Tomson’s life and career took another radical turn when she began an affair with one of Henley’s protégés on the staff of the National Observer , Australian-born H. B. Marriott Watson (1863-1921). In June 1894 she left Arthur and their son Tommy and moved in with Marriott Watson. In April 1894 she had contacted John Lane with a poem for The Yellow Book; perhaps Lane took satisfaction in printing the decadent “ Vespertilia,” about a seductive female vampire, next to Marriott Watson’s “ The House of Shame” in Volume 4 (January 1895). Though “Vespertilia” appeared under the signature of Graham R. Tomson, its author had renamed herself Rosamund Marriott Watson six months earlier, her substitute for a marriage ceremony. (Though Tomson divorced her in 1895, she never remarried.) Richard Marriott Watson was born in October 1895, the same month that Vespertilia, and Other Verses, by Rosamond Marriott Watson, was published by John Lane The Bodley Head. Lane always stood by her as poet and friend, but she never recovered the prominence enjoyed by Graham R. Tomson. If Vespertilia contains some of her best poems, her work as a whole, like her reputation, declined after this volume, as did her health from 1903 onward. She died of uterine cancer on 29 December 1911.

© 2011, Linda K. Hughes

Linda K. Hughes is Addie Levy Professor of Literature at Texas Christian University, Fort Worth. She is the author of Graham R.: Rosamund Marriott Watson, Woman of Letters (2005), The Cambridge Introduction to Victorian Poetry (2010), and numerous essays on the literature and culture of the 1890s in essay collections and in Victorian Poetry, Victorian Periodicals Review, SEL: Studies in English Literature, Victorian Literature and Culture, and Philological Quarterly .

Selected Publications of Tomson/Watson

  • [Armytage, Rosamond.] Tares. London: Kegan Paul, Trench, and Trübner, 1884.
  • Tomson, Graham R. The Bird-Bride: A Volume of Ballads and Sonnets . London: Longmans, 1889.
  • —. A Summer Night, and Other Poems. London: Methuen, 1891.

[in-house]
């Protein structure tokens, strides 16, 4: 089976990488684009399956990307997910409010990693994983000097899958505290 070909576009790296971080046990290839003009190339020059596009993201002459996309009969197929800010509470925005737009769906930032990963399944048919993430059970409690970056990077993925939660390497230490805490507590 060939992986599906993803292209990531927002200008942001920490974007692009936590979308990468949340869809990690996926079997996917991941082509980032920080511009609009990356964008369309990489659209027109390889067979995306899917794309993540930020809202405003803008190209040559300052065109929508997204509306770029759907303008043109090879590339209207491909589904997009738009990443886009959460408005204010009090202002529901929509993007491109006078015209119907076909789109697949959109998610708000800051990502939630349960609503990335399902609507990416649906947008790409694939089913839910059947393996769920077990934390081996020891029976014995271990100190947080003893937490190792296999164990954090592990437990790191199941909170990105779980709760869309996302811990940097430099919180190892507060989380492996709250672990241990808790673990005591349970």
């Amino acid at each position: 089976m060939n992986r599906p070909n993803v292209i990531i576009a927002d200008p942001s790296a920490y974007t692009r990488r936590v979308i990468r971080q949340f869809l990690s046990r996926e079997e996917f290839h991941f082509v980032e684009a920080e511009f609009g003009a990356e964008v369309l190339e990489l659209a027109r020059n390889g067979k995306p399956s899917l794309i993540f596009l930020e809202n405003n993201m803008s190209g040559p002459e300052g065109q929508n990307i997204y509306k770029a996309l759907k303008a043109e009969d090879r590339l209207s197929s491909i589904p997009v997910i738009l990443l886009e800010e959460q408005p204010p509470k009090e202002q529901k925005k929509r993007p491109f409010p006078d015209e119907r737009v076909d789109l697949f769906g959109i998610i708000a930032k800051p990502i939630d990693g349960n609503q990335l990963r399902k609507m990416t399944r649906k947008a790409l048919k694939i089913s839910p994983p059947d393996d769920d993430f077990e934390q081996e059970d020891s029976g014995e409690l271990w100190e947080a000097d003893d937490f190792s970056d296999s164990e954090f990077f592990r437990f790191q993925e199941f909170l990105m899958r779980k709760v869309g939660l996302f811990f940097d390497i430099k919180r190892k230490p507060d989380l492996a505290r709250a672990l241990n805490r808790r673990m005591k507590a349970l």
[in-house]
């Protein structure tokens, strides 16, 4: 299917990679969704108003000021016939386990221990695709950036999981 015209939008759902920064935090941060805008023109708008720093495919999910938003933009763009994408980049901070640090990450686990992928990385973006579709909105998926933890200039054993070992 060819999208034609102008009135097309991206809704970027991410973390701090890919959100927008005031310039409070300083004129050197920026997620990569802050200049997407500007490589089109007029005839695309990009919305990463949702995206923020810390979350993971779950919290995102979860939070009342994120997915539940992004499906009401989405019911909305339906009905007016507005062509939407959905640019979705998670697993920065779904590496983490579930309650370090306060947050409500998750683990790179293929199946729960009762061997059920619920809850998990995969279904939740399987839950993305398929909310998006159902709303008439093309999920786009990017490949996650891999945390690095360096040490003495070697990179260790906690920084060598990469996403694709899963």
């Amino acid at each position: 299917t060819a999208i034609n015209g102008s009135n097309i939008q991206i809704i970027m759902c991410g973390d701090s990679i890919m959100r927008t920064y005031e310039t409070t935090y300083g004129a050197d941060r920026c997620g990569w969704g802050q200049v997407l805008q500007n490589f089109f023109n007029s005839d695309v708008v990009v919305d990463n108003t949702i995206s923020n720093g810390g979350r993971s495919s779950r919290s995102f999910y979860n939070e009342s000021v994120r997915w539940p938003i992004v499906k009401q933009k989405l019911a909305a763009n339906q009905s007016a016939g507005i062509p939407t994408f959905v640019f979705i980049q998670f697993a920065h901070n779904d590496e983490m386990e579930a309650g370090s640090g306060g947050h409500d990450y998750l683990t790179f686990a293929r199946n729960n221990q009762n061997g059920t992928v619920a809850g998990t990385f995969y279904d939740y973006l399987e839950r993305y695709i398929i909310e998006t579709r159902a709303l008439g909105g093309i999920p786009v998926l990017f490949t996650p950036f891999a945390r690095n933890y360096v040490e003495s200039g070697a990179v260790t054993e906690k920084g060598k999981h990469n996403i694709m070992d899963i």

• Watson, Rosamund Marriott. Vespertilia, and Other Verses . London: John Lane The Bodley Head, 1895.
  • —. The Art of the House. London: G. Bell and Sons, 1897.
  • —. After Sunset. London: John Lane The Bodley Head, 1904.
  • —. The Poems of Rosamund Marriott Watson. London: John Lane The Bodley Head, 1912.

Selected Publications about Tomson/Watson

  • Bristow, Joseph. “‘The Armytage-Tomson-Watson Sequence’: Poetic Illustrations in the Periodical Press, 1886-1896.” Victorian Literature and Culture 34.2 (2006): 519-51.
  • Frankel, Nicholas. “Embodying the City in A London Garland.” Victorian Poetry 48.1 (Spring 2010): 95-136.
  • Houston, Natalie M. “Towards a New History: Fin-de-Siècle Women Poets and the Sonnet.” Victorian Women Poets. Ed. Alison Chapman. Woodbridge, England: D. S. Brewer, 2003. 145-64.
  • Hughes, Linda K. “‘Fair Hyman Holdeth Hid a World of Woes’: Myth and Marriage in Poems by ‘Graham R. Tomson’ (Rosamund Marriott Watson).” Victorian Poetry 32.2 (Summer 1994): 97-120.
  • —. “A Fin-de-Siecle Beauty and the Beast: Configuring the Body in Works by ‘Graham R. Tomson’ (Rosamund Marriott Watson).” Tulsa Studies in Women’s Literature 14.1 (Spring 1995): 95-121.
  • —. “Feminizing Decadence: Poems by Graham R. Tomson.” Women and British Aestheticism. Ed. Talia Schaffer and Kathy Alexis Psomiades. Charlottesville: UP of Virginia, 1999. 119-38.
  • —. Graham R.: Rosamund Marriott Watson, Woman of Letters . Athens: Ohio UP, 2005.
  • —. “Women Poets and Contested Spaces in The Yellow Book.” SEL: Studies in English Literature 1500-1900 44.4 (Autumn 2004): 849-72.
  • O’Brien, Lee. “Uncanny Transactions and Canny Forms: Rosamund Marriott Watson’s Märchen.” Victorian Poetry 46.4 (Winter 2008): 429-50.
  • Schaffer, Talia. The Forgotten Female Aesthetes: Literary Culture in Late Victorian England . Charlottesville: UP of Virginia, 2000.
  • Vadillo, Ana Parejo. Women Poets and Urban Aestheticism: Passengers of Modernity . Basingstoke, England: Palgrave Macmillan, 2005.

MLA citation:

Hughes, Linda K. “Graham R. Tomson [Rosamund Marriott Watson] (1860-1911),” Y90s Biographies, 2011. Yellow Nineties 2.0, edited by Lorraine Janzen Kooistra, Ryerson University Centre for Digital Humanities, 2019,